Posted by Accountemps on Monday, August 4, 2014 - 00:00 | Follow me
The job interview is essential in determining if an accounting applicant is the right fit for your organization. But these meetings require significant planning and skill. And they can be nerve-wracking experiences for both parties. If you’re new to conducting interviews, here are some tips to keep in mind:
Check the facts
Prior to each interview, closely review the resume and cover letter to develop a list of questions about the candidate’s work history and experience. Take a careful look at job titles and responsibilities and make a note of any ambiguities you want clarified. Also, be on the lookout for any gaps in employment history that require further explanation.
Mix it up
Asking a variety of questions is, without a doubt, one of the most important interviewing tips. Consider including a few from each of the following categories to help you learn about the candidate’s personality and qualifications:
- Standard — Standard questions are tried-and-true because they’re effective. Consider opening with something like, “Where do you see yourself in five years?” or “What are your greatest strengths and weaknesses?” These are good first questions because they’re predictable, and they get the interviewee warmed up.
- Behavioral — Asking behavioral questions helps determine how a candidate will function in the workplace. They’re directed at past job experiences, forcing the candidate to provide concrete examples. They also set you up to delve further with follow-up questions. Typical behavioral questions include, “Tell me about a time when you dealt with a difficult client?” or “Give an example of an interpersonal problem you faced on the job and tell me how you solved it.”
- Off-the-wall — Find out about a candidate’s interests and see how well they think on their feet by throwing a curveball or two. Does the person get flustered easily or is he or she able to come up with witty responses on the fly? Try asking something like, “If you were a superhero, what would you want your superpowers to be?”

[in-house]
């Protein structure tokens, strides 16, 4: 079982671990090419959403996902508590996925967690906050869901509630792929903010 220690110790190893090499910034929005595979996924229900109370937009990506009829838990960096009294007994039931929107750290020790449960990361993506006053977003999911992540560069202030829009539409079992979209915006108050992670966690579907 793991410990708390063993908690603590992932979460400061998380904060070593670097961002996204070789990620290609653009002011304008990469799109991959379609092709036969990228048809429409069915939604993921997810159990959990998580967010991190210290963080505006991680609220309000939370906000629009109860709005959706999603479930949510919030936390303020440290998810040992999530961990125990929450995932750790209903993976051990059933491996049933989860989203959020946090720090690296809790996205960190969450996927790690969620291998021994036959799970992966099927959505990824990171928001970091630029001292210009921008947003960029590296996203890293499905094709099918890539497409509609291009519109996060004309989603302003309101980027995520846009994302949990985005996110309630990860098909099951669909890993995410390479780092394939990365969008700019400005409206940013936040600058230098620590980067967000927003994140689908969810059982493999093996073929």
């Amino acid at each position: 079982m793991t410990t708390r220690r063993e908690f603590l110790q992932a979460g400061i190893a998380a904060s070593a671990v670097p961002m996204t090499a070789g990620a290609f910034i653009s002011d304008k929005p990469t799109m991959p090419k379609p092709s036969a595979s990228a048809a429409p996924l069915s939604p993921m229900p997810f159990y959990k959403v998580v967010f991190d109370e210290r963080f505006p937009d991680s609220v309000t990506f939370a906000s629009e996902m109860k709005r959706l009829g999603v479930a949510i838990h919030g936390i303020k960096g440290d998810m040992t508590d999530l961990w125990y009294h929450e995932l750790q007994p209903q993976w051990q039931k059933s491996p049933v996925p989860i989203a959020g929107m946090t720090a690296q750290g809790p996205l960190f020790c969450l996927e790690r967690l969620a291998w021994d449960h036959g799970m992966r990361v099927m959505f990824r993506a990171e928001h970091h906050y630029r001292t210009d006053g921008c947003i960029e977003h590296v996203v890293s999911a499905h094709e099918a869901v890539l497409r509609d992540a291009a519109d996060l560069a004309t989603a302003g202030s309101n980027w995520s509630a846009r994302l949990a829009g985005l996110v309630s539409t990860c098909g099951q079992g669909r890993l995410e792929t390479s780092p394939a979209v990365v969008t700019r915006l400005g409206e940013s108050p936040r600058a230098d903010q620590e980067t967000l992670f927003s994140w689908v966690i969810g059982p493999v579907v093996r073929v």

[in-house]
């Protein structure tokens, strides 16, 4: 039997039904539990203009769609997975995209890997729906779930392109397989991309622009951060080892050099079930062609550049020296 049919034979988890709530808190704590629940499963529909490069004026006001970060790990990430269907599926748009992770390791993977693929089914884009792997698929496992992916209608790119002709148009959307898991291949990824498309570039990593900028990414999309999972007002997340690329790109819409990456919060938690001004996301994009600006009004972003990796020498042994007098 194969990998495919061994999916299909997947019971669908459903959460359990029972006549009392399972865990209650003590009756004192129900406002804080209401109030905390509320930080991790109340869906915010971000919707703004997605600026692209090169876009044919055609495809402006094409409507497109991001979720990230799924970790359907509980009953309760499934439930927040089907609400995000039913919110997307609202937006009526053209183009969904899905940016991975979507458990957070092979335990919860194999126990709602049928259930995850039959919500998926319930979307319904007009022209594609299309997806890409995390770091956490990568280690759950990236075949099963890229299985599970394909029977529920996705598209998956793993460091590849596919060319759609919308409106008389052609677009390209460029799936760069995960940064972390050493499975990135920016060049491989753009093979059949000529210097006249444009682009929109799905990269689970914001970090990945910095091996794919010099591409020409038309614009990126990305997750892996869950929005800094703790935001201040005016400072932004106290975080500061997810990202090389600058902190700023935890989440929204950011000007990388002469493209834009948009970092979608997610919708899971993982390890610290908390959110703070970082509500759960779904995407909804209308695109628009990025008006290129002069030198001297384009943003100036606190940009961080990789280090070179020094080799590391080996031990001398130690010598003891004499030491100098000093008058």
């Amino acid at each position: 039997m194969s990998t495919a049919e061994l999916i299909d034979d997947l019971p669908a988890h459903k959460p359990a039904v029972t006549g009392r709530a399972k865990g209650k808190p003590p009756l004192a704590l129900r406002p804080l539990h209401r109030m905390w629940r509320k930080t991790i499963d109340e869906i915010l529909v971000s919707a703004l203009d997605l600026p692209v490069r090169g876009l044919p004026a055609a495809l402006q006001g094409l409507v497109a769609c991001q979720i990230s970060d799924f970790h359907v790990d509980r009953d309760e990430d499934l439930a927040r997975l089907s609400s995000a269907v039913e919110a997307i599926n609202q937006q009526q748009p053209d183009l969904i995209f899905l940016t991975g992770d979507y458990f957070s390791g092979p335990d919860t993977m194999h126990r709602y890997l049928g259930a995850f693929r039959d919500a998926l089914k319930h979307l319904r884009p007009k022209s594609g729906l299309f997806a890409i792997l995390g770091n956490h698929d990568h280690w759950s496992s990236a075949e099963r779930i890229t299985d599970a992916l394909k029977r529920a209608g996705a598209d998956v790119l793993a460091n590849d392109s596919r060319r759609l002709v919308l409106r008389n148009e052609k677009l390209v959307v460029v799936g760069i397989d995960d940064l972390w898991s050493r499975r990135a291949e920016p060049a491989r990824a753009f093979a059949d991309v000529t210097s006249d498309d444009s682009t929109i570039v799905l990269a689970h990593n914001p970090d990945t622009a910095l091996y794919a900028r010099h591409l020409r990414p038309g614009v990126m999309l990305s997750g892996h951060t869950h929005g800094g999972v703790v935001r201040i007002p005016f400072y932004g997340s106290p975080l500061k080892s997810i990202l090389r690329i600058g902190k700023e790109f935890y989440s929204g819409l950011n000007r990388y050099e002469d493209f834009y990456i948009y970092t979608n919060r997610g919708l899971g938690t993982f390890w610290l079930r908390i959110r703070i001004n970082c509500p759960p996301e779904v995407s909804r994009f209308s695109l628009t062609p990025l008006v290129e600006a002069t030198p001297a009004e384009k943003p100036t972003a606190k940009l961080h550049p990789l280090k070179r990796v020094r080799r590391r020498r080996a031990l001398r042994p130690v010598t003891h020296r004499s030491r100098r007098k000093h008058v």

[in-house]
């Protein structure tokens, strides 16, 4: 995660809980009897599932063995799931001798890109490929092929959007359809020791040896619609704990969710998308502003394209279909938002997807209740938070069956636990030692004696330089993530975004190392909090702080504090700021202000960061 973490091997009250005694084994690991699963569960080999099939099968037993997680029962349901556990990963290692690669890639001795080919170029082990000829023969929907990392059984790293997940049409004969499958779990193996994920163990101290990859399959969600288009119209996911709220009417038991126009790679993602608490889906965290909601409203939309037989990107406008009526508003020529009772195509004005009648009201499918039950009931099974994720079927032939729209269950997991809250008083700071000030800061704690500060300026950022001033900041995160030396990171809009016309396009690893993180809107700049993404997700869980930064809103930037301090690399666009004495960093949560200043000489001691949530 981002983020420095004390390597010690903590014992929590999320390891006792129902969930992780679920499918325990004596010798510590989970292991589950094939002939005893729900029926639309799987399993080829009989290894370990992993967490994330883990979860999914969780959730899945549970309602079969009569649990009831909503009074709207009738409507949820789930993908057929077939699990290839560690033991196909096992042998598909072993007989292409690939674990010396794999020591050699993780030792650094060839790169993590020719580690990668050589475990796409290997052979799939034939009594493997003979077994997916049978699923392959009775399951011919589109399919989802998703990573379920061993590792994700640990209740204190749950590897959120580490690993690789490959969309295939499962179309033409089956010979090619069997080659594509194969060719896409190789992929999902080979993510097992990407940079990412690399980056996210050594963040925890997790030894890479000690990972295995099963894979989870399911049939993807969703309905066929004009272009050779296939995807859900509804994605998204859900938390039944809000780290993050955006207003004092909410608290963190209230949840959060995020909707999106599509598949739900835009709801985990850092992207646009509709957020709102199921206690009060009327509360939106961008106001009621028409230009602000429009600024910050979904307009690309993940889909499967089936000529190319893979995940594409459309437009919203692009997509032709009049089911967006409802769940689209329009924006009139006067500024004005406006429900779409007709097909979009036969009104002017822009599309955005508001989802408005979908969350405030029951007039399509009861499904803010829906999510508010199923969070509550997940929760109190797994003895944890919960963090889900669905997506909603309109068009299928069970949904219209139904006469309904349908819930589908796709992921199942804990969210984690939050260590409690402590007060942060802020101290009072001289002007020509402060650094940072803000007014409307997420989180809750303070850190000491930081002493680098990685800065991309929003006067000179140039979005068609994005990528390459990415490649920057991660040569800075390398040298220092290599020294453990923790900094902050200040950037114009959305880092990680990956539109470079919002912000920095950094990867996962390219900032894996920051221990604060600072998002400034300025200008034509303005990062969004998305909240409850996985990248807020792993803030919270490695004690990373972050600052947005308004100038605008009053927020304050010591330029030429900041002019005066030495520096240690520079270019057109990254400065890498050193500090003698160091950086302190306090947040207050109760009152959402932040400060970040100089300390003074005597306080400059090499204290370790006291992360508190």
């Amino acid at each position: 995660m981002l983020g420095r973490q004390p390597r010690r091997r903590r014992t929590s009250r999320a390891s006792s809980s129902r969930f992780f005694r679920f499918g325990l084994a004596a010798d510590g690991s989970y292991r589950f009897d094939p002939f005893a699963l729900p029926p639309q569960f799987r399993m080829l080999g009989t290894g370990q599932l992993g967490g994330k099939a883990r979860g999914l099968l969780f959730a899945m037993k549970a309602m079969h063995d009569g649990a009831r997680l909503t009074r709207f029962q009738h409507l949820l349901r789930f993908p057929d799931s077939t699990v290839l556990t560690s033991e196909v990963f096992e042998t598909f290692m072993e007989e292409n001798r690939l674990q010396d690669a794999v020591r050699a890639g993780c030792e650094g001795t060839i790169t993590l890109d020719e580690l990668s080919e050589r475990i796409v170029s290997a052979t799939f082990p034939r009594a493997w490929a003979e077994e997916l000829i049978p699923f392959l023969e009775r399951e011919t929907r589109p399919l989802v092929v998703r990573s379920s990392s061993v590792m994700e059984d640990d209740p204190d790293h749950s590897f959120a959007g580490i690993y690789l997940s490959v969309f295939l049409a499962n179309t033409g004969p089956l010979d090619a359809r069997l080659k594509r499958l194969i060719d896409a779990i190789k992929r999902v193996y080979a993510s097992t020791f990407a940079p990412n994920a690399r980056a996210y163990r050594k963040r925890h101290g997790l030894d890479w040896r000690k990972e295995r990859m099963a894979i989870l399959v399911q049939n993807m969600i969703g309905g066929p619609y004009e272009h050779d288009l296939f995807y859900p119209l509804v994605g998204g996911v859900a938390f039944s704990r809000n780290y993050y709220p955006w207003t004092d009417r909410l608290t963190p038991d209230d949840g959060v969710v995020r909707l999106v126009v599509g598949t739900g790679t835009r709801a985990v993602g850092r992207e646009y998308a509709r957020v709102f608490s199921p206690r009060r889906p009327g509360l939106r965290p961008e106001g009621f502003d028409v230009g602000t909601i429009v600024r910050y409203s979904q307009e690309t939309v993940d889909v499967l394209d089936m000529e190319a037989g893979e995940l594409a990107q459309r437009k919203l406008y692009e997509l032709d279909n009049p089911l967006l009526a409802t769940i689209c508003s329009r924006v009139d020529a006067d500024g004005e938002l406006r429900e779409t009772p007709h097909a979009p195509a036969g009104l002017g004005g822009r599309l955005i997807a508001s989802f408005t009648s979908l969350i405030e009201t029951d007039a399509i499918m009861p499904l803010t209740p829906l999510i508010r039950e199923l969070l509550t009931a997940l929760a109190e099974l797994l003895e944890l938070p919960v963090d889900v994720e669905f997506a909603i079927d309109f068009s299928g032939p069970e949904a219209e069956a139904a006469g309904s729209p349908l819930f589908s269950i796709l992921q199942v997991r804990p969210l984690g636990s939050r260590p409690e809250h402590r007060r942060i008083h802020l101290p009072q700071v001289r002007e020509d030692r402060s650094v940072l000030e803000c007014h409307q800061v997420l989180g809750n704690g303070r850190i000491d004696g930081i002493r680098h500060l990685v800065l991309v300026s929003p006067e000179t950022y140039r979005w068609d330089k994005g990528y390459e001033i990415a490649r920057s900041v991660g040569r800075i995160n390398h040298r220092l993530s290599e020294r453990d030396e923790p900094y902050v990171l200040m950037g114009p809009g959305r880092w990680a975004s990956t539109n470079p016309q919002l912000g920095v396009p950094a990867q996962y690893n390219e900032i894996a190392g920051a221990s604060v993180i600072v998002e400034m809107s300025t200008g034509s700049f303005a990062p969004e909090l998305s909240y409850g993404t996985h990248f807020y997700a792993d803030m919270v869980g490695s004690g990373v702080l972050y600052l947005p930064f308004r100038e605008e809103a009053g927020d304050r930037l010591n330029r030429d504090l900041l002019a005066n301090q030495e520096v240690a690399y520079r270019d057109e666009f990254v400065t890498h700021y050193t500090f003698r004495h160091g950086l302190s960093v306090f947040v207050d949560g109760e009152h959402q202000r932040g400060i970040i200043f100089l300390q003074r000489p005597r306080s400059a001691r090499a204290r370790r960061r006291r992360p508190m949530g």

While preparing a list of questions ahead of time is certainly helpful and allows you to compare candidates’ responses, don’t be afraid to go off script when necessary. If you tie yourself to your prepared questions, you risk missing out on important information that could arise if the interview flows more naturally.
Shake up the format
Many employers ask job candidates to go through more than one interview. Using different interview formats serves two main purposes: It allows the employer to see how candidates behave in various environments, and it also shows how they’ll interact with future coworkers. In addition to the traditional interview, consider holding a panel interview involving current employees.
Ask until you get the answers you need
One of the most crucial interviewing tips is this: Don’t be afraid to keep asking questions. Many job candidates offer canned answers or rely on buzzword-ridden double-speak, using a lot of words to say very little about their actual abilities and experience. The interview is your chance to find out what you need to know about potential new employees, and if their answers are insufficient, keep pressing. If you’re a passive interviewer, you run the risk of hiring someone who’s good in an interview but not on the job. Bad hires can be costly. Remember that proper preparation and persistence pays off.